Showing posts tagged the let them go project
You know, two weeks ago, I cringed at myself when I chanced upon these old photos. It just seems too goody two-shoes of me. I feel like I was pretending to be someone who I was not. Like I was trying to make a difference in the world (a la Angelina Jolie), finding my town’s version of Africa, assuming a handful of previously owned bags was what they actually needed. As if giving them away was going to end a terrible plague or help fill their stomachs with nutrition.
If you had followed my blog (of the same URL) a couple of years ago, you would have actually witnessed the birth of this project. I think I remember stating and defending myself that the reason why I was posting the said project was so that I could inspire you, my readers, to try and do something good. And although I’ve had a few responses from my readers about how they plan to also give back, I’ve never really actually had a desired feedback from anybody.
Last week, I was on the wheel waiting for my mom to get in the car. She was on the sidewalk, coming from the ATM machine, and was about to get in the car when one of the sampaguita kids approached my mom and told her something I couldn’t hear. My mom later told me that the kid was actually asking her to remind me about a bag that I was supposed to give to him, just like what I did some years ago.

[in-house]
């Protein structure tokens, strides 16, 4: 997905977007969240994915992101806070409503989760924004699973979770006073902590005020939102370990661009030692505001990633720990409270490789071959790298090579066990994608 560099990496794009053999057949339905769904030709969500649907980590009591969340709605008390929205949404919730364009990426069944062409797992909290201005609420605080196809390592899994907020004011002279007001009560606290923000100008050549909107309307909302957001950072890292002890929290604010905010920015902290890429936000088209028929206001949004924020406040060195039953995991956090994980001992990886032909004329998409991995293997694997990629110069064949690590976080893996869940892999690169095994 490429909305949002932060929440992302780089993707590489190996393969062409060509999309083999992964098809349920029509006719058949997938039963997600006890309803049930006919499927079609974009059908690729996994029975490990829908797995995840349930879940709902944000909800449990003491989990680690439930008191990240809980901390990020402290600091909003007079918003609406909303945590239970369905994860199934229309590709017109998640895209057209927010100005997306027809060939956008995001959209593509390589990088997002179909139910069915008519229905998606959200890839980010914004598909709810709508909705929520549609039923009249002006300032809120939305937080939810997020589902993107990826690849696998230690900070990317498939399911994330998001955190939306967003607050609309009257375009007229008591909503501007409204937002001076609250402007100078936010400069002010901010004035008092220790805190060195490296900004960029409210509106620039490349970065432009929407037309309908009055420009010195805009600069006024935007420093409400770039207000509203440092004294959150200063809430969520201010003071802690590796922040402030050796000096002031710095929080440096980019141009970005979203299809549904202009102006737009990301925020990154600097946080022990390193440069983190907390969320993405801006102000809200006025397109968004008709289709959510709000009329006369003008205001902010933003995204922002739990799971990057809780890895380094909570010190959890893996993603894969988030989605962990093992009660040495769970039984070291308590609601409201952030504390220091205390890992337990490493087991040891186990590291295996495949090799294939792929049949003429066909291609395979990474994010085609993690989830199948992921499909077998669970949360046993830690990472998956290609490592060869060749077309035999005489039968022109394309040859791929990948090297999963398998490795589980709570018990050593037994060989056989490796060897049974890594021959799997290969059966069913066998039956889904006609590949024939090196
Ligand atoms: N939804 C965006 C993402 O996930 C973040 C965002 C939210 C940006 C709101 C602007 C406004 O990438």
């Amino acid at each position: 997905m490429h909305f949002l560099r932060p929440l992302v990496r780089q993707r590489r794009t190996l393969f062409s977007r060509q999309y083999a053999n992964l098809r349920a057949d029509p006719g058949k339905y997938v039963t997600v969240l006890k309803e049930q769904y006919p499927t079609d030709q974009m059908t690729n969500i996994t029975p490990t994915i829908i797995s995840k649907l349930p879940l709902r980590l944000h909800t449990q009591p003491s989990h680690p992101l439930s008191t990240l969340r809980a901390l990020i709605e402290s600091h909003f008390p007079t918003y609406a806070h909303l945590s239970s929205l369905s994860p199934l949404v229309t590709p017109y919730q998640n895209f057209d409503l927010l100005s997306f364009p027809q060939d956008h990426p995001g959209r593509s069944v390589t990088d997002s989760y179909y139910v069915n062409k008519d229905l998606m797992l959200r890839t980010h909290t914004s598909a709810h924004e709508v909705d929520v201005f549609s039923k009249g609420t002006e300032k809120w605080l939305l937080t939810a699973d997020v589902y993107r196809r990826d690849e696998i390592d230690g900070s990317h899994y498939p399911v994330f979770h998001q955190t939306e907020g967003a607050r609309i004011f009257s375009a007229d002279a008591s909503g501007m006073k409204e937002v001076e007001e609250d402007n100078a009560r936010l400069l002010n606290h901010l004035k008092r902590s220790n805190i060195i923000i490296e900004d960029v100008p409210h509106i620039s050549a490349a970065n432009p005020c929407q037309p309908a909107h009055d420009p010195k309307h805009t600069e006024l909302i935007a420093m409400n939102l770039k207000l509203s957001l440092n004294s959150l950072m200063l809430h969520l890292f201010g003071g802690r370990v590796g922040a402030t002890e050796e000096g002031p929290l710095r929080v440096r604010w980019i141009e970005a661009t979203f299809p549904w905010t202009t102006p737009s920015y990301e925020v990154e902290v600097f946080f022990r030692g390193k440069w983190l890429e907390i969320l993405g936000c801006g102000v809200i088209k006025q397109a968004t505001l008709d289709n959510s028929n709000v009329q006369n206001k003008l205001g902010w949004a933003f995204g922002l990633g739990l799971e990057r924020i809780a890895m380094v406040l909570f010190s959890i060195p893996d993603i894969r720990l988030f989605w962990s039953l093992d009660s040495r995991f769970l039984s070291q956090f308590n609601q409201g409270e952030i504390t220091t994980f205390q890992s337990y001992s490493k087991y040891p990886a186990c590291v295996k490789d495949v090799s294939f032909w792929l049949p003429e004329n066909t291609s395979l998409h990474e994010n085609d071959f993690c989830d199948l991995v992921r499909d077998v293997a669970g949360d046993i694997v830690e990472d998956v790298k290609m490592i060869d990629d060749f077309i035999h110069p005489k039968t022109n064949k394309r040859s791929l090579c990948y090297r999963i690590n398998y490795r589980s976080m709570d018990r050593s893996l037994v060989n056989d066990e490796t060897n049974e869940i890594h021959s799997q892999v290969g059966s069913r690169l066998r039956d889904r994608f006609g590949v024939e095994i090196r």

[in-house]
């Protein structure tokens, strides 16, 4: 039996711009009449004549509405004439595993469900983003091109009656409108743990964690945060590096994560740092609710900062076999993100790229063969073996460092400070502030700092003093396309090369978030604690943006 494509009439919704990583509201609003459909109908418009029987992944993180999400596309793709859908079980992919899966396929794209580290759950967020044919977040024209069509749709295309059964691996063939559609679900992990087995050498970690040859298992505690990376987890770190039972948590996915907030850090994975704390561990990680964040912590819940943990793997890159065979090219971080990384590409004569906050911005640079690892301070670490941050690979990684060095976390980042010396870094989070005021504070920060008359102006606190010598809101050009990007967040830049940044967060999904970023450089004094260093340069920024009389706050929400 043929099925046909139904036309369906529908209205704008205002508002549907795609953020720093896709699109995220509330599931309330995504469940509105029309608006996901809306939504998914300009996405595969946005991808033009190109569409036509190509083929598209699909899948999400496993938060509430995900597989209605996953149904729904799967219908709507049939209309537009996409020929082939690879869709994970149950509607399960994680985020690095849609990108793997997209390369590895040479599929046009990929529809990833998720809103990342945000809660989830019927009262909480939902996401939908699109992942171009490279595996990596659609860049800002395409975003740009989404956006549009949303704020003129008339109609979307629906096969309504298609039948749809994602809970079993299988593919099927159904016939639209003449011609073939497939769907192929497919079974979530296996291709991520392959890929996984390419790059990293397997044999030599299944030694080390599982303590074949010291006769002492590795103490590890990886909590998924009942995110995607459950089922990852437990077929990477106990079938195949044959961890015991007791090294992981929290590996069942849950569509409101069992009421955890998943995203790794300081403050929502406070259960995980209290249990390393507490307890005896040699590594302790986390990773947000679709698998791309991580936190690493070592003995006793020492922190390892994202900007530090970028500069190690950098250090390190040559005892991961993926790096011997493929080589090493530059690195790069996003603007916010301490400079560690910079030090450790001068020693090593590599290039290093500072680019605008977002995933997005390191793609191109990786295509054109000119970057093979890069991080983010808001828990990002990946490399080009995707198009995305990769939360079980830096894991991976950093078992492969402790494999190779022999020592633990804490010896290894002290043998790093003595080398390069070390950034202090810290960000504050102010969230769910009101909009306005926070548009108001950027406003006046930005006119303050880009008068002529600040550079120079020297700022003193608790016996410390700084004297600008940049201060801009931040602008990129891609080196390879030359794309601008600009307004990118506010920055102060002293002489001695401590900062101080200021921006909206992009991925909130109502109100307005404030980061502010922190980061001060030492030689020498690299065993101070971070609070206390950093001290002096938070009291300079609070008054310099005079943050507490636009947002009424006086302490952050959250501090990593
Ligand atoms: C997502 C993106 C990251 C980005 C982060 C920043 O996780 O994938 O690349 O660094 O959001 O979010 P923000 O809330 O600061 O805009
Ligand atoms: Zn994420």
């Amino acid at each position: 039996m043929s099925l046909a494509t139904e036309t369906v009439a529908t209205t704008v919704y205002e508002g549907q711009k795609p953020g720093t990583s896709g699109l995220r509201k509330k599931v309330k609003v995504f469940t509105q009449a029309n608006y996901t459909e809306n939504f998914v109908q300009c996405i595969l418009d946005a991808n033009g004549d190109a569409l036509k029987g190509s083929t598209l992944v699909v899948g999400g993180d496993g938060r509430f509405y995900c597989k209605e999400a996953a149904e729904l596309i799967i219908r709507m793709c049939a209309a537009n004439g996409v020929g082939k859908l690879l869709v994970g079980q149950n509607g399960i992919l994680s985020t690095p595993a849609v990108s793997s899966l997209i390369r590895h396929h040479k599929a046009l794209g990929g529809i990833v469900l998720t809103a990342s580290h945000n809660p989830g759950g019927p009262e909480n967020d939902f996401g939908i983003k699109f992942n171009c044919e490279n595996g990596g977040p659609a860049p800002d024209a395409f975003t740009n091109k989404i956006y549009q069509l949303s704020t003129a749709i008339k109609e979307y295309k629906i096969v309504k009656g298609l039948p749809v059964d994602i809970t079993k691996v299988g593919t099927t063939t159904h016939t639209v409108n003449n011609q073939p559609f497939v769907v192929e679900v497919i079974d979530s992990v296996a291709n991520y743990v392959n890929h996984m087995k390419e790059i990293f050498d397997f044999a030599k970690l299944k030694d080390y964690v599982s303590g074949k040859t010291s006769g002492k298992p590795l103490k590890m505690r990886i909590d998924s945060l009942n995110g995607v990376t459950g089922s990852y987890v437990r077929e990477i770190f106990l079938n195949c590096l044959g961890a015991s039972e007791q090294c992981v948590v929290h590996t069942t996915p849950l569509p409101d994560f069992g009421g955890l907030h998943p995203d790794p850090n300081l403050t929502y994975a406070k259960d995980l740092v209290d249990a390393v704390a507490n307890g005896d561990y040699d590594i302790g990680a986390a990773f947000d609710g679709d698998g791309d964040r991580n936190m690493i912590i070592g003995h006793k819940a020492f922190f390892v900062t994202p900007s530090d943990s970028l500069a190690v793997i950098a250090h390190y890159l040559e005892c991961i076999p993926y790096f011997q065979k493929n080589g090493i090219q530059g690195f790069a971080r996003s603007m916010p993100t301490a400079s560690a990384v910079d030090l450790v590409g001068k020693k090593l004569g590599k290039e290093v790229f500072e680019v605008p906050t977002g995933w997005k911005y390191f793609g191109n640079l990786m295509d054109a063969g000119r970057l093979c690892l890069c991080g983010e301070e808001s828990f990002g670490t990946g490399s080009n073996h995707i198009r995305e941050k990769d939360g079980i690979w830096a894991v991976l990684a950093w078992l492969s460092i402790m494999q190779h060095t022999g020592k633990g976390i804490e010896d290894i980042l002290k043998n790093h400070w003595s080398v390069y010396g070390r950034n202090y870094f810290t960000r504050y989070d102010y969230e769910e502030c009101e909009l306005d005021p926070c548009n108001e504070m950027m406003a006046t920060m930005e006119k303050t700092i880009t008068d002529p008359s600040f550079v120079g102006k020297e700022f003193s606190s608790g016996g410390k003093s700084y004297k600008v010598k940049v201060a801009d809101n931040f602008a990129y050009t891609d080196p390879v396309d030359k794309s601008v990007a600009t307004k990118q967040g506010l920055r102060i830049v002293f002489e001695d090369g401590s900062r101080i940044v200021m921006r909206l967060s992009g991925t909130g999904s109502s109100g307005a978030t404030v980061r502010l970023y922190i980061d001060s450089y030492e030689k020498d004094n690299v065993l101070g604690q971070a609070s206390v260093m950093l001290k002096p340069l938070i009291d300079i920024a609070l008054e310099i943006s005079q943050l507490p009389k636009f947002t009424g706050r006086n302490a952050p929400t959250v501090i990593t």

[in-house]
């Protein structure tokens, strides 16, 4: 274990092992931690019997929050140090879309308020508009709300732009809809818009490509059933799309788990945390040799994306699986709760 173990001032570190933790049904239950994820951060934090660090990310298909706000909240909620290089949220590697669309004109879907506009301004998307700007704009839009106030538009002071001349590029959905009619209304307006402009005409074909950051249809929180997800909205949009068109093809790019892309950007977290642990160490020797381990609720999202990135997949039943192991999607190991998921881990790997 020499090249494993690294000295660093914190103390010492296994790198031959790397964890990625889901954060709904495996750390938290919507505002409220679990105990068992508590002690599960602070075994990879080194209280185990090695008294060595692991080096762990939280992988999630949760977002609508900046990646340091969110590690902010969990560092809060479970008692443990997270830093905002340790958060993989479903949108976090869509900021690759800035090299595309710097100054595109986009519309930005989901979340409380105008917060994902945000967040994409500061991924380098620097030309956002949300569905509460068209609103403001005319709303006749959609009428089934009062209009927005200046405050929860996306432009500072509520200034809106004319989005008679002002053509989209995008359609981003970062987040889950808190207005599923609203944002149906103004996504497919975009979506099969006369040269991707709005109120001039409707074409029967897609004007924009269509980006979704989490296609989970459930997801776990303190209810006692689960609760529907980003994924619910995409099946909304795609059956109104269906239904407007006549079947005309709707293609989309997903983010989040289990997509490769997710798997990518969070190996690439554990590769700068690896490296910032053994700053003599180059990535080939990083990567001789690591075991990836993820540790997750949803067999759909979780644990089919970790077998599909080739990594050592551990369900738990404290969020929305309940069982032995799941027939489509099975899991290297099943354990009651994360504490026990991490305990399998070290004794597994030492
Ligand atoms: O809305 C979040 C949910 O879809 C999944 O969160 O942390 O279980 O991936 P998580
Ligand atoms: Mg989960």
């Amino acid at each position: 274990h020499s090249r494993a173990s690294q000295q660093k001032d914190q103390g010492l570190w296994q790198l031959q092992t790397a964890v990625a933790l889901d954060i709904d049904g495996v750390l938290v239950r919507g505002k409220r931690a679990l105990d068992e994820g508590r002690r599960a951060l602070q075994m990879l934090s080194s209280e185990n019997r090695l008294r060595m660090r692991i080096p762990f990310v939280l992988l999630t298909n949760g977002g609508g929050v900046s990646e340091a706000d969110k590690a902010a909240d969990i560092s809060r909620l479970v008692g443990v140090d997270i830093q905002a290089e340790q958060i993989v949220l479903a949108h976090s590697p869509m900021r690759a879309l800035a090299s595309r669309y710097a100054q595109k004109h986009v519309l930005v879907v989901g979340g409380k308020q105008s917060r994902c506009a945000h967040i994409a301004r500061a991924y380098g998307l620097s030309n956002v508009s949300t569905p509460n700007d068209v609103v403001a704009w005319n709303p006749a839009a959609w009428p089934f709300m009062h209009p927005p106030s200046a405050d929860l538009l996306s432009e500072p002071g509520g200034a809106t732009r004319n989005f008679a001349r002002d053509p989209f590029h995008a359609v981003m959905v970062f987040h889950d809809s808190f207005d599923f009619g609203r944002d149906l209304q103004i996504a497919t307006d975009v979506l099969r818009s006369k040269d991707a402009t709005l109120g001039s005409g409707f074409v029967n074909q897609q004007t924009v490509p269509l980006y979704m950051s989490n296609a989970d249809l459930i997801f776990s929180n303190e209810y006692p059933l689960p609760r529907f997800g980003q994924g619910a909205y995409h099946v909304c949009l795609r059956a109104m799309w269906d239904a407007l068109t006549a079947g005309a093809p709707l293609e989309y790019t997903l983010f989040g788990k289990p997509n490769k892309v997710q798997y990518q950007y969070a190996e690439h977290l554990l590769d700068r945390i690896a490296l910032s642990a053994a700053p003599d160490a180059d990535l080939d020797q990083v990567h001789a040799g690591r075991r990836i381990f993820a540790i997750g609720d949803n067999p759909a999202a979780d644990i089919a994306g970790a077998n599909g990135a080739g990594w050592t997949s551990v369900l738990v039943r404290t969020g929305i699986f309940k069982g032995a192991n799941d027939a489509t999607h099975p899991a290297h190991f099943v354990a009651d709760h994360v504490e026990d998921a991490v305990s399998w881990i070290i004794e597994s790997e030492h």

“A bag?” I asked my mom.
“He said he has been expecting one from you. 'Di ba namigay ka daw ng bags noon?” My mom reminded me.
I remember that I interviewed the kids, took photos with them to document my good work. I also wrote about them and exposed it to you, my readers. I told you of their dreams, what they wanted to be when they grow up, what their parents’ do for a living. I gave you their names. I gave you their faces. I did all those things, but after two years, a broken heart, and a new occupation, I have forgotten them. The wonderful thing is they haven’t forgotten me.
All this time, I thought all of my efforts were in vain. Honestly and even though it shames me, I was kind of looking for a pat on the back, an itsy-bitsy commendation from my peers and mentors. In retrospect, maybe that’s why I wanted to air the project’s progress. I wanted to be liked. It wasn’t enough that I get to do something good for others, I had to broadcast it. I was so busy looking for an approval from the people I thought mattered, that I forgot who really mattered. It wasn’t me. It wasn’t my readers. These kids who smiled upon realization that they were going to get a bag, they’re the ones who mattered. I was so caught up with the work and the light that came with it that I forgot why I even thought of doing it in the first place. True, at first it was to pacify my guilt of having too many bags. But I had decided long after that to transform the guilt into a good thing. I had good intentions and although I wasn’t on-point in the delivery, I guess that intention pushed through. (Am I being too hard on myself?)
I guess what I’m trying to say is that even though I felt like this Let Them Go Project I had attempted to do wasn’t all that laudable and successful, the fact that one kid remembered it and regarded it as a good thing makes all the difference to me. I also realized, after more than 24 months that this project has been on-going, that when you’re trying to do something charitable or selfless, it is best that you do not show it to the world. Let the good that you’ve done remain between you and the receiver. And then forget about it. Never do a good thing because you seek some sort of reward for it (not even to make yourself feel better), not even a morsel of praise. I believe that in that way, the good deed is rendered pure.